A less cohesive and stimulating exercise than his previous feature, the mystifyingly wise-cracking Rubber, Quentin Dupieux’s newest film, Wrong, is nevertheless the work of a distinct authorial voice. The film doesn’t quite come together, and it’s hardly built to last both emotionally and ideologically, but after recently sitting through a film as thoroughly mind-numbing as John Dies at the End, there’s something peculiarly refreshing and even pleasant about Dupieux’s brand of absurdism. He doesn’t try to find nonsense in the extreme — as in the psychedelic overkill of John Dies at the End — but rather locates senselessness in quiet, subdued moments of human interaction. It’s a neat trick he pulls, depicting irrationality in the pauses and confusion of everyday activity.
Before meeting the film’s protagonist, Dolph Springer (Jack Plotnick), Wrong traces a prologue that identifies Dupieux’s tone. As a crushed van sits in flames on the side of a highway, a group of firefighters pass the time nonchalantly, not bothering to even identify the nearby fire. (One of them goes to the bathroom on a bucket as the vehicle explodes behind him.) Anyone familiar with Rubber, which followed a telepathic tire that systematically kills the members of a California desert-town, should be primed to expect similarly head-scratching things from Wrong, and the film doesn’t disappoint in that department: Dupieux gives us, among other things, a palm tree that has mysteriously turned into a pine tree overnight, a man that spends his afternoons changing the paint on parked cars, and an office-place that is constantly drenched with pouring rain (though the soaked, obedient workers don’t care to acknowledge it).
Though many of these touches are seen as elements pushed into Dolph’s story against his will, the film’s timid, insecure main character isn’t without unusual quirks of his own. He was fired from his job three months ago, but continues to go into work every day, still unable to move forward and look for a new path. This bothers his co-workers, who for some reason find Dolph’s orderly presence more irksome than the incessant rain that floods their workplace. Dolph even makes an encounter as simple as ordering a pizza an extended ordeal: he spends no less than five or ten minutes speaking to delivery-girl Emma (Alexis Dziena) over the phone about the meaning of her employer’s logo, which perplexes Dolph immensely. Another interesting development involves Dolph’s across-the-street neighbor (Regan Burns), who has just packed a pair of suitcases and is planning to flee his suburban lifestyle for good.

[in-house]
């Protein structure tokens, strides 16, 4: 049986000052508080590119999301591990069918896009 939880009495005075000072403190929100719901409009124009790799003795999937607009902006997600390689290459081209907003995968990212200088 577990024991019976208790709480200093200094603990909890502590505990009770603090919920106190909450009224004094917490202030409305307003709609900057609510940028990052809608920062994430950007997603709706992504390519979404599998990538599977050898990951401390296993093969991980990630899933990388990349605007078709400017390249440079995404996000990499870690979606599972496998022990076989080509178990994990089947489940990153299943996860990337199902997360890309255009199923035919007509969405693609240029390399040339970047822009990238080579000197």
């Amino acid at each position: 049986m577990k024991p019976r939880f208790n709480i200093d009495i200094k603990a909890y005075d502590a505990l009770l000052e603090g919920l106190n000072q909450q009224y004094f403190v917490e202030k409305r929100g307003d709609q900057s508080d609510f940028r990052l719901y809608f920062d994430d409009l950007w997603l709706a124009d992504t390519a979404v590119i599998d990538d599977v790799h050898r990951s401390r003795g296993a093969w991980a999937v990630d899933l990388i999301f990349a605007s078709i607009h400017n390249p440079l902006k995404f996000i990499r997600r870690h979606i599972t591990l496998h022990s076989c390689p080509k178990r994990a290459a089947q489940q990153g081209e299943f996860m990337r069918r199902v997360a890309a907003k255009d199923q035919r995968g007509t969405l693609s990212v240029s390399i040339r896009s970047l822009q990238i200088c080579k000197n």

To Dolph, though, the most concerning conflict of all is the status of his dog, who has apparently gone missing. An unorthodox investigation leads Dolph to a figure named Master Chang (William Fichtner), the author of a multi-volume series of books titled My Life, My Dog, My Strength. Chang, whose face is half-scarred from an acid accident, has taken it upon himself to kidnap dogs on a daily basis, so that when he returns them, the owner’s pet-centered devotion will increase tenfold. Chang gives Dolph a copy of his book, which is comprised of psychic drawings and diagrams, and, in a theme carried over from Rubber, encourages Dolph to communicate with his dog telepathically. Unfortunately, Dolph’s promising attempts to achieve this supernatural ability are often thwarted by the people around him. A particularly puzzling situation has Emma, the pizza-delivery girl, initiating a relationship with Dolph’s gardner, Victor (Eric Judor), unaware that this dark-skinned Frenchman isn’t the person she spoke with on the phone.
While his sensibility is sometimes crudely singular, Dupieux knows how to get a laugh, and Wrong works well enough on a comedic level. A recurring joke about Dolph’s neighbor’s fear of admitting his jogging habit — “There’s no shame in jogging,” Dolph tries to tell him — is silly enough to land, as is the appearance of a knucklehead detective (Steve Little) who’s more intrigued by the fecal matter of Dolph’s dog than an actual picture of the pet. Where Dupieux’s writing has more trouble is in collecting these standalone comedic bits into an overall narrative that has logic and meaning. To say that Dupieux has any visible interest in sense-making would be misguided, I think, but that doesn’t mean there isn’t a frustrating lack of connective tissue in the storytelling design of Wrong. Though Dupieux strikes me as a sure-handed filmmaker — working overtime in both the cinematography and editing departments, he has an affinity for bright, bulb-like images, and his construction of scenes is often surreal — it sometimes feels as if he has no idea what he’s actually writing.
A fair amount of this is probably a result of the thin portrait we get of Dolph. The low-key Plotnick contributes a capable performance — and one that’s a fairly major physical departure from his supporting turn in Rubber — but even he seems confused regarding how to fill in this character’s profile. Because Dupieux’s situational comedy is so disorienting, Plotnick is almost always forced into embodying a state of wide-eyed befuddlement: it’s as if Dolph himself is subservient to Dupieux’s omniscient oversight, resulting in a personality that plays like more of a flustered audience surrogate than a fleshed-out person. It’s not so much the absence of cinematic discourse, then, that makes Wrong a weaker effort than the self-referential Rubber — it’s the fact that Dolph isn’t nearly as fun or engaging to watch as the serial-killing tire that dominates Rubber. This is likely a reflection of where Dupieux is currently at as a feature-length screenwriter.